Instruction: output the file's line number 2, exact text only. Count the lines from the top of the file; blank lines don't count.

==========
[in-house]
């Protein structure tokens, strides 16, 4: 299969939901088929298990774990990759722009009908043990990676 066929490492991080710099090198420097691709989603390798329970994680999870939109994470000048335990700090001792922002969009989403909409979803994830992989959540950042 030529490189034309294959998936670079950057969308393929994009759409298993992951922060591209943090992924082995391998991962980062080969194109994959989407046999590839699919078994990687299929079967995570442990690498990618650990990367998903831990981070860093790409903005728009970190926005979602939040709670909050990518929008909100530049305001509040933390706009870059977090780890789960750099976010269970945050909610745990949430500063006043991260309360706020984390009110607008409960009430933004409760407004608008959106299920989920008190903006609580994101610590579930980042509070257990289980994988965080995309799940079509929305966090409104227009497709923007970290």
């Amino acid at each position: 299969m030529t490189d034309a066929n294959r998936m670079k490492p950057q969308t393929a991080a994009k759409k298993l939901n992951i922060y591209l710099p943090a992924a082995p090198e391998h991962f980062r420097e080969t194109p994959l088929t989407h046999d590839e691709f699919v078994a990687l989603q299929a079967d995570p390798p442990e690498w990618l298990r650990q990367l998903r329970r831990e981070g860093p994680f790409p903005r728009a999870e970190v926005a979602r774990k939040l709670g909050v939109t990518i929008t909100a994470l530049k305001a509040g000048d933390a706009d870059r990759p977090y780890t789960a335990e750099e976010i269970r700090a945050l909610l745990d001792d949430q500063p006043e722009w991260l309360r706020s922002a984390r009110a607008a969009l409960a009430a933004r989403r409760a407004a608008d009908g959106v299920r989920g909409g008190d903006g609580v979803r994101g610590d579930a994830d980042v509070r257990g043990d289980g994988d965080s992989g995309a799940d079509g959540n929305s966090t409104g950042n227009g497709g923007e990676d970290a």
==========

């Protein structure tokens, strides 16, 4: 299969939901088929298990774990990759722009009908043990990676 066929490492991080710099090198420097691709989603390798329970994680999870939109994470000048335990700090001792922002969009989403909409979803994830992989959540950042 030529490189034309294959998936670079950057969308393929994009759409298993992951922060591209943090992924082995391998991962980062080969194109994959989407046999590839699919078994990687299929079967995570442990690498990618650990990367998903831990981070860093790409903005728009970190926005979602939040709670909050990518929008909100530049305001509040933390706009870059977090780890789960750099976010269970945050909610745990949430500063006043991260309360706020984390009110607008409960009430933004409760407004608008959106299920989920008190903006609580994101610590579930980042509070257990289980994988965080995309799940079509929305966090409104227009497709923007970290």